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Author Topic: Hasselblad for $12,000  (Read 3967 times)

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« on: September 27, 2010, 04:06 »
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Is it just me or is this not a good price?  I always thought the medium format Hasselblad cameras cost like $30,000 or $40,000. But this one costs $12,000.  For a camera that is almost $10,000 it is getting in competition range of the 1Ds Mark III

I suppose I would still say the 5D Mark II is the ultimate microstock camera, but I have to admit I still dream of a medium sized sensor from time to time.

edit:  oh wait, it gets even cheaper.  The first one I linked to was including an 80mm lens.  the camera alone 'only' costs just under $10,000.  Hasselblad H3DII-31


« Reply #1 on: September 27, 2010, 04:38 »
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That price is about the same as the recently released Pentax 645D. I think Pentax will be forcing down the price of this kind of camera. The Pentax is also using an approx 44mm x 33mm sensor which is actually a crop sensor for that format and will effectively increase the focal length of lenses made for film cameras.

« Reply #2 on: September 27, 2010, 04:59 »
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In addition to the fact that this isn't there latest model (the H4D is), each lens will cost you ~2K-3K.
Might as well wait for the Canon 5d mk-III, unless your name is Yuri and you get them for free...

« Reply #3 on: September 27, 2010, 05:03 »
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but still, given a 35mm sensor and a medium forat sized sensor, the medium format image will win every time.  That said, it's hard to beat the portability and speed of the 5D

« Reply #4 on: September 27, 2010, 05:12 »
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I do mostly studio work and am very seriously considering the Pentax ATM. I shot with a Mamiya 645 for years - definitely a cut above 35mm.

« Reply #5 on: September 27, 2010, 05:41 »
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Is it just me or is this not a good price?  I always thought the medium format Hasselblad cameras cost like $30,000 or $40,000. But this one costs $12,000.  For a camera that is almost $10,000 it is getting in competition range of the 1Ds Mark III

I suppose I would still say the 5D Mark II is the ultimate microstock camera, but I have to admit I still dream of a medium sized sensor from time to time.

edit:  oh wait, it gets even cheaper.  The first one I linked to was including an 80mm lens.  the camera alone 'only' costs just under $10,000.  Hasselblad H3DII-31


I don't know - it says:
Price :$ 12,995.00 Instant Savings ! Offer ends 12/31/2010 - $ 3,000.00 You Pay :$ 9,995.00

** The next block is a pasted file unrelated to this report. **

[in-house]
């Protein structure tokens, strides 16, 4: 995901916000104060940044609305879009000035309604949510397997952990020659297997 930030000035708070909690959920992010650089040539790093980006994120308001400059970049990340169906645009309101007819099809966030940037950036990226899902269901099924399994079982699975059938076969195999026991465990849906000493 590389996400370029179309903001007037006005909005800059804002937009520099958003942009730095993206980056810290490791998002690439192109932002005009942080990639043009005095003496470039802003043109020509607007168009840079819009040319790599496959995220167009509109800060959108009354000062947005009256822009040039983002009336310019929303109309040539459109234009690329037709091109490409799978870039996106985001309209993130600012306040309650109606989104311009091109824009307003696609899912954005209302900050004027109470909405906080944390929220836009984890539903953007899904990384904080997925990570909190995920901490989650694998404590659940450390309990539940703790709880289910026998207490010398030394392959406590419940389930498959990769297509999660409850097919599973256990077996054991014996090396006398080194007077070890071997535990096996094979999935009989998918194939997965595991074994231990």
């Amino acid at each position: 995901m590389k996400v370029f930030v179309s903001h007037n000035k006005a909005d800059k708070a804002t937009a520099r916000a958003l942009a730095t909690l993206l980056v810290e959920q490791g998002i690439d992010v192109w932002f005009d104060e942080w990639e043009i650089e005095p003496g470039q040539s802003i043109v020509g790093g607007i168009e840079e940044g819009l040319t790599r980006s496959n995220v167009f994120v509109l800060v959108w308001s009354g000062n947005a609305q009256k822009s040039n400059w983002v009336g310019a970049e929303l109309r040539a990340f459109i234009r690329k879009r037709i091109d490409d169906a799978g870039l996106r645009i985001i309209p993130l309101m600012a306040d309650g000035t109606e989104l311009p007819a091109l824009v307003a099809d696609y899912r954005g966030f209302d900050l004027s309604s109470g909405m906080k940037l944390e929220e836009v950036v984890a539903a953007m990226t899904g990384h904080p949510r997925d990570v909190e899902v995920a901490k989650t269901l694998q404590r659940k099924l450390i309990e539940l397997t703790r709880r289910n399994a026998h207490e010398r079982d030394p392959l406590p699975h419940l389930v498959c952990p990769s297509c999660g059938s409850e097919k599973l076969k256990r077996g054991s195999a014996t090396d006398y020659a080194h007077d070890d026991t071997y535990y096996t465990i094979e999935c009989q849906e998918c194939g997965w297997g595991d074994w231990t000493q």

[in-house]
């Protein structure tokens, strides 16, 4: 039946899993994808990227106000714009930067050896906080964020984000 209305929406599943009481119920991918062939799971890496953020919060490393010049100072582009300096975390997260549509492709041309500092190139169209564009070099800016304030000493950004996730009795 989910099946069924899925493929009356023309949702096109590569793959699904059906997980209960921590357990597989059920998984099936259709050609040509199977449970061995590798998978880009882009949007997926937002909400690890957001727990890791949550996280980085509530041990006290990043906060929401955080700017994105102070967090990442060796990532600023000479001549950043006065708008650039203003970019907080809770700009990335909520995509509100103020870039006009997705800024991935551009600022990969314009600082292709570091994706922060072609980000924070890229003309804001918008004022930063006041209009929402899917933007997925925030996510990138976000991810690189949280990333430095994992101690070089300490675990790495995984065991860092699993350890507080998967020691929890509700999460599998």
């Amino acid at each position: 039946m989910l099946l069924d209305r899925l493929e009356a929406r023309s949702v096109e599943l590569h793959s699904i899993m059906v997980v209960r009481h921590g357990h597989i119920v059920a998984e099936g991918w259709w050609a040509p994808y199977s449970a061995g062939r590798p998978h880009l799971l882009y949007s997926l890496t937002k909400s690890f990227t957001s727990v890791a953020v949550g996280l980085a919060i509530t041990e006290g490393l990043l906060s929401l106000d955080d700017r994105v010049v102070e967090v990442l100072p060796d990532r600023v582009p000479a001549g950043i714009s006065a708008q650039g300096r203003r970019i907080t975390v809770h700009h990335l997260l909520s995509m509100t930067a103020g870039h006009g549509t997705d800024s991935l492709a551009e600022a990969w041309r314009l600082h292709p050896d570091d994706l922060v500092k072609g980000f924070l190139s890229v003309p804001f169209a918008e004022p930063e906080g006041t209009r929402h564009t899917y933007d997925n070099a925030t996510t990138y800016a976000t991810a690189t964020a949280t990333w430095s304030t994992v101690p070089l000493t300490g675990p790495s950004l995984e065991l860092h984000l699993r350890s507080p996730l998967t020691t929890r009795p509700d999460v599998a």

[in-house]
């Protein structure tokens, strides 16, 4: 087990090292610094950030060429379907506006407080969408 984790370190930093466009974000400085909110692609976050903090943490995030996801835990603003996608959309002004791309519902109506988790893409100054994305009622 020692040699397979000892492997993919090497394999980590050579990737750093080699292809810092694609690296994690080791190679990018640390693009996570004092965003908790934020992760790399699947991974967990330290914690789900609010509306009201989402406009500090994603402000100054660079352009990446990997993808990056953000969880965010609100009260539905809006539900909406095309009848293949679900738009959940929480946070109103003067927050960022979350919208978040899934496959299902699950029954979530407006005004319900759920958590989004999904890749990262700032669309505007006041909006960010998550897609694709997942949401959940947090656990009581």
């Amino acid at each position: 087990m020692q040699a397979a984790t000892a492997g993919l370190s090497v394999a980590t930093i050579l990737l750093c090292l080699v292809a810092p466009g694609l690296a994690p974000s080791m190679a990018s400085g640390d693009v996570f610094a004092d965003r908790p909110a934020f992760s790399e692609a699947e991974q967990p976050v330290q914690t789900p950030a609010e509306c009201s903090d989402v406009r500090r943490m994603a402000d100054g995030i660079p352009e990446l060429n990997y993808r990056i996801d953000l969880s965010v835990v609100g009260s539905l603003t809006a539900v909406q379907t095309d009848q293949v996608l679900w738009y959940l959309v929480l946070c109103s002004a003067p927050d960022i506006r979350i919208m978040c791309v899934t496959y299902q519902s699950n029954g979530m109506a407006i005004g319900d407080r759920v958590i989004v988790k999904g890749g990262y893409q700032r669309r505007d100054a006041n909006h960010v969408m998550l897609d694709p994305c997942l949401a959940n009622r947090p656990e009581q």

When I click on the link.

If anyone buys this, can they do it through my affiliate links ;)

« Reply #6 on: September 27, 2010, 06:01 »
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Like all electronics, the price keeps falling. Presumably Hasselblad is about to launch something else. The sensor is less than half the size of a 58x58mm negative and only 1.7 times the size of a 5D. Doesn't that mean the pixel density is about the same as the 5D Mk2 which is from about the same time?

I don't believe you can say that medium format always beats 35mm any longer. That was true for film because the "sensor quality" (the film) was identical for the two formats so having a negative almost four times the size (on 6x6) was effectively increasing the resolution of the camera. With digital, all sorts of things come into play, such as pixel size and quality, and your resolution comes from the pixel count not the sensor size.

I don't know how it all pans out but I don't think you can simply transfer the film era thinking over to digital equipment. Obviously a 'blad is a great camera but I doubt if the images it makes are vastly superior to a Canon 5D Mk2 unless you want to plaster the side of a building with them.

« Reply #7 on: September 27, 2010, 08:12 »
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I got this:

[Succos Closing Our SuperStore and offices are currently closed. We will reopen on Sunday, October 3, at 10:00AM EDT. Orders placed today will be processed when we reopen.
View our full Autumn Holiday Schedule We apologize for the inconvenience and appreciate your patronage.]

Edit: read this side-by-side review. Canon-Nikon-Hasselblad

http://www.h2hreviews.com/article/Professional-Head-to-Head-Digital-Camera-Review-Pro-DSLR-and-Medium-Format-Comparison-Canon-5D-Mark-II-vs-Nikon-D3s-vs-Hasselblad-H3DII-31.html